In line with this view, randomized controlled trials on Melodic Intonation Therapy should not consistently reveal generalized effects on standardized aphasia test batteries, even if the sample of trained sentences and phrases is relatively large (cf. van der Meulen et al., 2014; van der Meulen, 2015; for evidence on model-oriented approaches in speech-language therapy, see Brady et al., 2012). Nonetheless, music-based rehabilitation programs have been demonstrated to directly benefit the production of trained expressions in individuals with chronic non-fluent aphasia and apraxia of speech (Wilson et al., 2006; Stahl et al., 2013; Zumbansen et al., 2014). One may argue that the reported progress in the production of such expressions depends, at least in part, on increased activity in right-hemisphere neural networks engaged in the processing of formulaic language, especially when considering the repetitive character of the training (cf. Berthier et al., 2014). If this notion is correct, it would help to explain conflicting results from neuroimaging studies, indicating either left perilesional or right frontotemporal reorganization of language in patients treated with Melodic Intonation Therapy (Belin et al., 1996; Schlaug et al., 2008, 2009; Vines et al., 2011). Future trials will hopefully determine whether or not these discrepant findings arise from different degrees of formulaicity in the experimental tasks (cf. Stahl and Kotz, 2014).

Communicative-Pragmatic Approaches: Therapeutic Language Games

Communicative-pragmatic rehabilitation programs for individuals with aphasia aim at training verbal expressions in behaviorally relevant settings, so-called “language games” (Davis and Wilcox, 1985; Pulvermüller and Roth, 1991; Bastiaanse and Prins, 1994). Based on a variety of utterances, patients are invited to communicate with others by performing different types of speech acts, such as requesting objects from a person. Importantly, the turn-taking structure of language games offers the conversation partner a number of possibilities to respond, including a series of formulaic expressions (“Here you are,” “You're welcome,” “I'm sorry,” “Too bad,” “Pardon me?”). In contrast to utterance-oriented approaches, language games focus less on articulatory quality of sentences and phrases rather than on their suitability in communicative-pragmatic context. One may therefore claim that such approaches should, in principle, be effective in improving everyday language abilities over and above articulatory quality of trained expressions.

Prominent examples of communicative-pragmatic approaches are clinical language games, including a treatment known as Intensive Language-Action Therapy (cf. Constraint-Induced Aphasia Therapy; Difrancesco et al., 2012). The treatment protocol requires up to three individuals with aphasia and a therapist to obtain picture cards from each other, such as by making verbal requests. Utterances are combined with manual actions by handing over the requested card to other players. Depending on the availability of picture cards, the players use adequate sets of formulaic expressions to indicate whether a request was accepted (“Here you are,” “Thank you,” “You're welcome”), rejected (“I'm sorry,” “No problem,” “Too bad”) or unclear (“Pardon me?”). That is, the repetitive interaction with formulaic expressions benefits from the rich turn-taking structure underlying everyday conversation, with possible implications on the success of the language game.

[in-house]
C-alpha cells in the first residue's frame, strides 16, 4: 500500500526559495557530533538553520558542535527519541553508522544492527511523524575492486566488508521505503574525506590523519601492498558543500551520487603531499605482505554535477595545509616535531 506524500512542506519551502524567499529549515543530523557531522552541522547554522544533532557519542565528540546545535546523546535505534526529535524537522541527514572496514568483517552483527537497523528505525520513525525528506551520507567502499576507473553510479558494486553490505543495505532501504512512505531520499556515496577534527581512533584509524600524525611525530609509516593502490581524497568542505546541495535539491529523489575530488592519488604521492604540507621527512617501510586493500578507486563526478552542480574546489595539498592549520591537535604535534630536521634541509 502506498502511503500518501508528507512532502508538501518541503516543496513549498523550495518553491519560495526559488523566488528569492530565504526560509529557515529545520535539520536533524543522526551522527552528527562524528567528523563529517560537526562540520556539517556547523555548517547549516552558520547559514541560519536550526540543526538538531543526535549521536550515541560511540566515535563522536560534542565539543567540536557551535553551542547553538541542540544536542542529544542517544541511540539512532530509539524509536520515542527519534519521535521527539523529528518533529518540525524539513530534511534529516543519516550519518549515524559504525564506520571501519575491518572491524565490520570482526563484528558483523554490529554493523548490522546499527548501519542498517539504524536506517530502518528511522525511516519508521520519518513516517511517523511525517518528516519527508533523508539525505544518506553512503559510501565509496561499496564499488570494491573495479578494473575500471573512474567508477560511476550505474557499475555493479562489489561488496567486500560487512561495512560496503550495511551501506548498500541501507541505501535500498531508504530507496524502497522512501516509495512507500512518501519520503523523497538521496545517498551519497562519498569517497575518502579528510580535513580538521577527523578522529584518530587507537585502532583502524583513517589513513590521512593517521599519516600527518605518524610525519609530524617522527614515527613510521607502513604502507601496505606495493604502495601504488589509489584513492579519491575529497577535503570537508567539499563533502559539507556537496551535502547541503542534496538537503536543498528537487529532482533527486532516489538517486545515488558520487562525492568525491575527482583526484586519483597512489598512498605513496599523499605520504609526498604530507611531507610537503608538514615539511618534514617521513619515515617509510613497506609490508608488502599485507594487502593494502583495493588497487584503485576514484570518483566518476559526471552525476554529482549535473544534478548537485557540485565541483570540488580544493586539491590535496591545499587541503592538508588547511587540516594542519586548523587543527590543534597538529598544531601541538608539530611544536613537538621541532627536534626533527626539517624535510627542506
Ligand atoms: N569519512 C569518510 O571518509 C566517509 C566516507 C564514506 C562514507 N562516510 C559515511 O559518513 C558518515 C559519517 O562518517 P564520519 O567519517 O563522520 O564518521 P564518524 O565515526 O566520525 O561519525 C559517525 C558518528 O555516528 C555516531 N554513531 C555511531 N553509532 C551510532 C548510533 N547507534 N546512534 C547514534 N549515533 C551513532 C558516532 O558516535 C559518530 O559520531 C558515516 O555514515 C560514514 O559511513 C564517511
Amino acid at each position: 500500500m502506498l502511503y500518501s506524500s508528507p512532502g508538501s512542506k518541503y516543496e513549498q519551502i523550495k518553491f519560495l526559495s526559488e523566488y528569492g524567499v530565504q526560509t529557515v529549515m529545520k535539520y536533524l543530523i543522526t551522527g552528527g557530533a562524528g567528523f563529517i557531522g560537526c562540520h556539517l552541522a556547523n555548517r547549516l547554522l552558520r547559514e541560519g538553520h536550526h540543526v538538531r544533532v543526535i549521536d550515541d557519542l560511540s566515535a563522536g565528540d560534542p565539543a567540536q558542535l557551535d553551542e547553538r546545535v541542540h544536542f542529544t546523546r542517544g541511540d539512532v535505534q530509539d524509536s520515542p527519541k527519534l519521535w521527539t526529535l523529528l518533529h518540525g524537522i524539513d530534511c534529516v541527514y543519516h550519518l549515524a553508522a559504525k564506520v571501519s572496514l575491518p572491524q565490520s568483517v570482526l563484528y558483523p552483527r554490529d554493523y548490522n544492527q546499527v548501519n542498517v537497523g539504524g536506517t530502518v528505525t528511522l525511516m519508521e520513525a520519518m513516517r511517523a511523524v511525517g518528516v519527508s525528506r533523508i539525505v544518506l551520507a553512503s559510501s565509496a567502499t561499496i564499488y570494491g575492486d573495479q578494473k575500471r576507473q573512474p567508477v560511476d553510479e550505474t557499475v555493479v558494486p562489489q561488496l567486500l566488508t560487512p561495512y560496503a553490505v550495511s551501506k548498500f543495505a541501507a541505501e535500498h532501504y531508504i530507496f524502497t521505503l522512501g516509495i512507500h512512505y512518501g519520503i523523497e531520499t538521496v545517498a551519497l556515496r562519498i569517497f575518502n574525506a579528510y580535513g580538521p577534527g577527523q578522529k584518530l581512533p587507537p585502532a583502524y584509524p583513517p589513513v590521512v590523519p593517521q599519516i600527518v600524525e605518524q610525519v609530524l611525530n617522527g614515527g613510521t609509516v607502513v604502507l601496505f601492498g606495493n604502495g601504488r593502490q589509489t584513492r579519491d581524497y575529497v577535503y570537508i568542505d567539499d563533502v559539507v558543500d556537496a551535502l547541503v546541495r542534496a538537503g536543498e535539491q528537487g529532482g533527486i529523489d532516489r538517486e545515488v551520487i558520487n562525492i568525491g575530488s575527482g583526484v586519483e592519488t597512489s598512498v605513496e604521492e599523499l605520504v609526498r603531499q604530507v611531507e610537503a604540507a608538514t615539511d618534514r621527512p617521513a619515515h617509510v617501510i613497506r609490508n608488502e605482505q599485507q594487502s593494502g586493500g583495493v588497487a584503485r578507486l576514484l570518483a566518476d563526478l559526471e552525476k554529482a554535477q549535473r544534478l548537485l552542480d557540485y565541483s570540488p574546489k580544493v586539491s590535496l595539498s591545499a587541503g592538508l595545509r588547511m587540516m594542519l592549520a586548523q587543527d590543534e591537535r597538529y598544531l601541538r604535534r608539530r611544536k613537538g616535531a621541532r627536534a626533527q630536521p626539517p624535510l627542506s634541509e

There is indeed ample evidence from randomized controlled trials suggesting that Intensive Language-Action Therapy induces generalized effects on standardized aphasia test batteries (Pulvermüller et al., 2001; Meinzer et al., 2005, 2007; Berthier et al., 2009). Although several elements included in the program are likely to contribute to this finding, the use of formulaic expressions may particularly account for the practicability of communicative-pragmatic approaches, allowing patients to tap into right-hemisphere language resources in the training sessions. Interestingly, neuroimaging studies have revealed either left perilesional or right frontotemporal functional reorganization in patients treated with Intensive Language-Action Therapy (Meinzer et al., 2004, 2008; Pulvermüller et al., 2005; Breier et al., 2006, 2009; MacGregor et al., 2014; Mohr et al., 2014; Barbancho et al., 2015). Future trials may help to clarify to what extent these results depend on increased activity in neural networks supporting formulaic language.

Possible Impact on Motivation, Well-Being, and Quality of Life

Individuals with left-hemisphere brain damage often experience a sudden inability to engage in communication with others based on propositional, grammatical utterances. This loss of social interaction skills may be one reason for the high prevalence of severe psychopathological symptoms in the first year following acquired brain injury (cf. Lewinsohn, 1974). Notably, almost half of the patients suffer from post-stroke depression or anxiety during this period of time (Kauhanen et al., 1999; Fleminger et al., 2003; Schöttke and Giabbiconi, 2015). While antidepressant medication is an option for most patients with speech and language disorders, classical forms of psychotherapy remain challenging due to constrained verbal expression and comprehension.